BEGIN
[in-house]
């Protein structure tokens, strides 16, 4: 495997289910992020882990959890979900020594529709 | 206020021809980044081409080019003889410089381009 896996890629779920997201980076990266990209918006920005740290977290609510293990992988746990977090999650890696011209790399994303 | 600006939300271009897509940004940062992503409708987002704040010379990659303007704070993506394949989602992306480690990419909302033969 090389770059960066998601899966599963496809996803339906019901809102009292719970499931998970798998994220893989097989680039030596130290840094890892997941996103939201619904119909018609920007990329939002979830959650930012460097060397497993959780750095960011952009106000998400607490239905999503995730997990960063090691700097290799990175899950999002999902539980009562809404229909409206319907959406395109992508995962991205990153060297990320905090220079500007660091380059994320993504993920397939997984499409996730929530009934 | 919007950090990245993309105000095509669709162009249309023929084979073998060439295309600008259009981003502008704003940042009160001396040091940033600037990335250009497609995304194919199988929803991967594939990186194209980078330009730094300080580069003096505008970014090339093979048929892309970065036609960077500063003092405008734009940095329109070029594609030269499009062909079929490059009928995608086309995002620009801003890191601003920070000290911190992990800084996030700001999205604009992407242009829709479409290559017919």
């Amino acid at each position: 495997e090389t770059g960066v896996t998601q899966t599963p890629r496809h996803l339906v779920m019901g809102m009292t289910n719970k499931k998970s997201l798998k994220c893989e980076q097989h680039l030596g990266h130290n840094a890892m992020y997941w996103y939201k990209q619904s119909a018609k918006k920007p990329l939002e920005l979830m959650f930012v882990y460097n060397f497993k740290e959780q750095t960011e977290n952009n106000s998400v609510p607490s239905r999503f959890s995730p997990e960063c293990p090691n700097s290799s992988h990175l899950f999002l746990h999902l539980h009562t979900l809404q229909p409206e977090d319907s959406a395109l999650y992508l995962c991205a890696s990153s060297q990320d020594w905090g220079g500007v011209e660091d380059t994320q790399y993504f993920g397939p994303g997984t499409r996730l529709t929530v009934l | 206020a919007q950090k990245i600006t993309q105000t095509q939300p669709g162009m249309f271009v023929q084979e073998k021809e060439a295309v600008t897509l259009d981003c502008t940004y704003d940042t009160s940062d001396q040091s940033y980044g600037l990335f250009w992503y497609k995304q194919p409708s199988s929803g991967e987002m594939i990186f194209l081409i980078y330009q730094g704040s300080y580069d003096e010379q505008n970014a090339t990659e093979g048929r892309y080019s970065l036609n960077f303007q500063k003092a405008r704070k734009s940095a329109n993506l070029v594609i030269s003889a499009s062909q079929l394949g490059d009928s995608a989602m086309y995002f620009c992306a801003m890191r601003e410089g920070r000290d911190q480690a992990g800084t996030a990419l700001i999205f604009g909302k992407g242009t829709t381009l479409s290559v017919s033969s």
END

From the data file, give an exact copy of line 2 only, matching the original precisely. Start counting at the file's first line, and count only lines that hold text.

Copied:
């Protein structure tokens, strides 16, 4: 495997289910992020882990959890979900020594529709 | 206020021809980044081409080019003889410089381009 896996890629779920997201980076990266990209918006920005740290977290609510293990992988746990977090999650890696011209790399994303 | 600006939300271009897509940004940062992503409708987002704040010379990659303007704070993506394949989602992306480690990419909302033969 090389770059960066998601899966599963496809996803339906019901809102009292719970499931998970798998994220893989097989680039030596130290840094890892997941996103939201619904119909018609920007990329939002979830959650930012460097060397497993959780750095960011952009106000998400607490239905999503995730997990960063090691700097290799990175899950999002999902539980009562809404229909409206319907959406395109992508995962991205990153060297990320905090220079500007660091380059994320993504993920397939997984499409996730929530009934 | 919007950090990245993309105000095509669709162009249309023929084979073998060439295309600008259009981003502008704003940042009160001396040091940033600037990335250009497609995304194919199988929803991967594939990186194209980078330009730094300080580069003096505008970014090339093979048929892309970065036609960077500063003092405008734009940095329109070029594609030269499009062909079929490059009928995608086309995002620009801003890191601003920070000290911190992990800084996030700001999205604009992407242009829709479409290559017919």